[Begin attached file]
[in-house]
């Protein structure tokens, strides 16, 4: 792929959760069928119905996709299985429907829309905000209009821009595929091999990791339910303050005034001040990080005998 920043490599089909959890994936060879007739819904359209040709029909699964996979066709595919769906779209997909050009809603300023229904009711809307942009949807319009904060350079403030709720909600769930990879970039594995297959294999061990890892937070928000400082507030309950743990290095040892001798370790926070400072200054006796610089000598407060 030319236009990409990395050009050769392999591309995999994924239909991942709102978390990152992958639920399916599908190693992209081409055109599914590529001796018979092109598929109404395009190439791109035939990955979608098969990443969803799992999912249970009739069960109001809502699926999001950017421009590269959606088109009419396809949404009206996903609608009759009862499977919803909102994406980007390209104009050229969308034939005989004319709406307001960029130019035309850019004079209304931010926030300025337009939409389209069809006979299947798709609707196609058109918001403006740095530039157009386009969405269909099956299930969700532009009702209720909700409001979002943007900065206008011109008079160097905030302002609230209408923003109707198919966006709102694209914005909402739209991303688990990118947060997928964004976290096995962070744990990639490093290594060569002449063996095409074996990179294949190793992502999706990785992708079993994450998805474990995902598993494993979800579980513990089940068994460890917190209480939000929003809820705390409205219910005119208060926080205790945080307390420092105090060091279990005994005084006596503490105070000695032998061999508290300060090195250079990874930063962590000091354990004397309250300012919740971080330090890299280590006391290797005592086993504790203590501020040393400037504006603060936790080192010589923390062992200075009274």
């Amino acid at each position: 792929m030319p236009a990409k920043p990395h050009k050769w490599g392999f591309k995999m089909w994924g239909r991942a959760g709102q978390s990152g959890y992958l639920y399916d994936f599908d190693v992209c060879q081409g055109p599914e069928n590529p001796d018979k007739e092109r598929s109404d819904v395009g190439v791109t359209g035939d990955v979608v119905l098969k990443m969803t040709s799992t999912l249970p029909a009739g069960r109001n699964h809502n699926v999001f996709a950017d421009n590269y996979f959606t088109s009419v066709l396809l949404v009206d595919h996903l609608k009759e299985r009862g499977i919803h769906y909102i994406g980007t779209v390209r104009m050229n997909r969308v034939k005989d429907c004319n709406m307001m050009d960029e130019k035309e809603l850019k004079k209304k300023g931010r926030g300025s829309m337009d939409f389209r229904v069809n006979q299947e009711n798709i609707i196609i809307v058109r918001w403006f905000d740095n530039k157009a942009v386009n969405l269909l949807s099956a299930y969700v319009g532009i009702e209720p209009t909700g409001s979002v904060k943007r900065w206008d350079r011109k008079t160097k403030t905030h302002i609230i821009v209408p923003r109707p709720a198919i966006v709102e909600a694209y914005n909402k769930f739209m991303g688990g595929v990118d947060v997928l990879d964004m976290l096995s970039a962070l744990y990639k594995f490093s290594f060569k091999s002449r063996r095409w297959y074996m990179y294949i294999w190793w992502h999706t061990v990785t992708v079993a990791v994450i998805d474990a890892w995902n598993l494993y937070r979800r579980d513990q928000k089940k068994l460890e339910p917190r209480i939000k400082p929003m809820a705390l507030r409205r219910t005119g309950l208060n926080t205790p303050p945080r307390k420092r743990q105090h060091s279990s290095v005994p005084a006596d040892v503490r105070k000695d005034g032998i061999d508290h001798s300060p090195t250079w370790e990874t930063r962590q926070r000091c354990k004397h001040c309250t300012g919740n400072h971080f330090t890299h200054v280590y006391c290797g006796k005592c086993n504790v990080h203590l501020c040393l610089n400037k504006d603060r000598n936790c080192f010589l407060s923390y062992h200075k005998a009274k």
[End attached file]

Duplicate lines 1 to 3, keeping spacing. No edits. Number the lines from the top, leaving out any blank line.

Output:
[in-house]
């Protein structure tokens, strides 16, 4: 792929959760069928119905996709299985429907829309905000209009821009595929091999990791339910303050005034001040990080005998 920043490599089909959890994936060879007739819904359209040709029909699964996979066709595919769906779209997909050009809603300023229904009711809307942009949807319009904060350079403030709720909600769930990879970039594995297959294999061990890892937070928000400082507030309950743990290095040892001798370790926070400072200054006796610089000598407060 030319236009990409990395050009050769392999591309995999994924239909991942709102978390990152992958639920399916599908190693992209081409055109599914590529001796018979092109598929109404395009190439791109035939990955979608098969990443969803799992999912249970009739069960109001809502699926999001950017421009590269959606088109009419396809949404009206996903609608009759009862499977919803909102994406980007390209104009050229969308034939005989004319709406307001960029130019035309850019004079209304931010926030300025337009939409389209069809006979299947798709609707196609058109918001403006740095530039157009386009969405269909099956299930969700532009009702209720909700409001979002943007900065206008011109008079160097905030302002609230209408923003109707198919966006709102694209914005909402739209991303688990990118947060997928964004976290096995962070744990990639490093290594060569002449063996095409074996990179294949190793992502999706990785992708079993994450998805474990995902598993494993979800579980513990089940068994460890917190209480939000929003809820705390409205219910005119208060926080205790945080307390420092105090060091279990005994005084006596503490105070000695032998061999508290300060090195250079990874930063962590000091354990004397309250300012919740971080330090890299280590006391290797005592086993504790203590501020040393400037504006603060936790080192010589923390062992200075009274």
């Amino acid at each position: 792929m030319p236009a990409k920043p990395h050009k050769w490599g392999f591309k995999m089909w994924g239909r991942a959760g709102q978390s990152g959890y992958l639920y399916d994936f599908d190693v992209c060879q081409g055109p599914e069928n590529p001796d018979k007739e092109r598929s109404d819904v395009g190439v791109t359209g035939d990955v979608v119905l098969k990443m969803t040709s799992t999912l249970p029909a009739g069960r109001n699964h809502n699926v999001f996709a950017d421009n590269y996979f959606t088109s009419v066709l396809l949404v009206d595919h996903l609608k009759e299985r009862g499977i919803h769906y909102i994406g980007t779209v390209r104009m050229n997909r969308v034939k005989d429907c004319n709406m307001m050009d960029e130019k035309e809603l850019k004079k209304k300023g931010r926030g300025s829309m337009d939409f389209r229904v069809n006979q299947e009711n798709i609707i196609i809307v058109r918001w403006f905000d740095n530039k157009a942009v386009n969405l269909l949807s099956a299930y969700v319009g532009i009702e209720p209009t909700g409001s979002v904060k943007r900065w206008d350079r011109k008079t160097k403030t905030h302002i609230i821009v209408p923003r109707p709720a198919i966006v709102e909600a694209y914005n909402k769930f739209m991303g688990g595929v990118d947060v997928l990879d964004m976290l096995s970039a962070l744990y990639k594995f490093s290594f060569k091999s002449r063996r095409w297959y074996m990179y294949i294999w190793w992502h999706t061990v990785t992708v079993a990791v994450i998805d474990a890892w995902n598993l494993y937070r979800r579980d513990q928000k089940k068994l460890e339910p917190r209480i939000k400082p929003m809820a705390l507030r409205r219910t005119g309950l208060n926080t205790p303050p945080r307390k420092r743990q105090h060091s279990s290095v005994p005084a006596d040892v503490r105070k000695d005034g032998i061999d508290h001798s300060p090195t250079w370790e990874t930063r962590q926070r000091c354990k004397h001040c309250t300012g919740n400072h971080f330090t890299h200054v280590y006391c290797g006796k005592c086993n504790v990080h203590l501020c040393l610089n400037k504006d603060r000598n936790c080192f010589l407060s923390y062992h200075k005998a009274k």